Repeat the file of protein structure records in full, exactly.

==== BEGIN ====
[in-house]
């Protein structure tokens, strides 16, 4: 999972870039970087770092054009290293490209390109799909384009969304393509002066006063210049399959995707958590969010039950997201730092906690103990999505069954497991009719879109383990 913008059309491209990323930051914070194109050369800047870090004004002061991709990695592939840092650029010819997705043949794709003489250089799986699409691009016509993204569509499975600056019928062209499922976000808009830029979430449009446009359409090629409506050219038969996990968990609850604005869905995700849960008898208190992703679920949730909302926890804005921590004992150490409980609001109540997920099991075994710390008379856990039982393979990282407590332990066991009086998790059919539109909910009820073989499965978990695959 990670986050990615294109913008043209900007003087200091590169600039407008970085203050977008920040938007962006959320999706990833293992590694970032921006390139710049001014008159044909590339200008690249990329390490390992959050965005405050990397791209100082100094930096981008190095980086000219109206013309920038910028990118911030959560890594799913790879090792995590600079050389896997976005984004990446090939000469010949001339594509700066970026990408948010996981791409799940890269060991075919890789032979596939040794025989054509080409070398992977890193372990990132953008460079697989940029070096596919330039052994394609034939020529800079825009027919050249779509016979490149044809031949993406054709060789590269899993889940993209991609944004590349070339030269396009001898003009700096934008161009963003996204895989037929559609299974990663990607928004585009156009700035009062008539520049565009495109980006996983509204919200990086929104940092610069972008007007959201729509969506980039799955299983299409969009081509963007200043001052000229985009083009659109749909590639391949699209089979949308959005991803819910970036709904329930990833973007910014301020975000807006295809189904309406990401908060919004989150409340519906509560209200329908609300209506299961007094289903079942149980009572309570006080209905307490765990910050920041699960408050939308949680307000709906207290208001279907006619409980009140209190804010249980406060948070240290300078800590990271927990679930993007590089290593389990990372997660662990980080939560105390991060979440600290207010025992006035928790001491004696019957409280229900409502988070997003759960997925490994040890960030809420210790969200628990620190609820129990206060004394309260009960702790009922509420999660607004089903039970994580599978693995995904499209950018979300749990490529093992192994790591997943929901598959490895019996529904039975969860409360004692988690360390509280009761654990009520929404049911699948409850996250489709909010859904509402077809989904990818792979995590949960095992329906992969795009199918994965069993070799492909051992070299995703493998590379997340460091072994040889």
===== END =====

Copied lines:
[in-house]
């Protein structure tokens, strides 16, 4: 999972870039970087770092054009290293490209390109799909384009969304393509002066006063210049399959995707958590969010039950997201730092906690103990999505069954497991009719879109383990 913008059309491209990323930051914070194109050369800047870090004004002061991709990695592939840092650029010819997705043949794709003489250089799986699409691009016509993204569509499975600056019928062209499922976000808009830029979430449009446009359409090629409506050219038969996990968990609850604005869905995700849960008898208190992703679920949730909302926890804005921590004992150490409980609001109540997920099991075994710390008379856990039982393979990282407590332990066991009086998790059919539109909910009820073989499965978990695959 990670986050990615294109913008043209900007003087200091590169600039407008970085203050977008920040938007962006959320999706990833293992590694970032921006390139710049001014008159044909590339200008690249990329390490390992959050965005405050990397791209100082100094930096981008190095980086000219109206013309920038910028990118911030959560890594799913790879090792995590600079050389896997976005984004990446090939000469010949001339594509700066970026990408948010996981791409799940890269060991075919890789032979596939040794025989054509080409070398992977890193372990990132953008460079697989940029070096596919330039052994394609034939020529800079825009027919050249779509016979490149044809031949993406054709060789590269899993889940993209991609944004590349070339030269396009001898003009700096934008161009963003996204895989037929559609299974990663990607928004585009156009700035009062008539520049565009495109980006996983509204919200990086929104940092610069972008007007959201729509969506980039799955299983299409969009081509963007200043001052000229985009083009659109749909590639391949699209089979949308959005991803819910970036709904329930990833973007910014301020975000807006295809189904309406990401908060919004989150409340519906509560209200329908609300209506299961007094289903079942149980009572309570006080209905307490765990910050920041699960408050939308949680307000709906207290208001279907006619409980009140209190804010249980406060948070240290300078800590990271927990679930993007590089290593389990990372997660662990980080939560105390991060979440600290207010025992006035928790001491004696019957409280229900409502988070997003759960997925490994040890960030809420210790969200628990620190609820129990206060004394309260009960702790009922509420999660607004089903039970994580599978693995995904499209950018979300749990490529093992192994790591997943929901598959490895019996529904039975969860409360004692988690360390509280009761654990009520929404049911699948409850996250489709909010859904509402077809989904990818792979995590949960095992329906992969795009199918994965069993070799492909051992070299995703493998590379997340460091072994040889």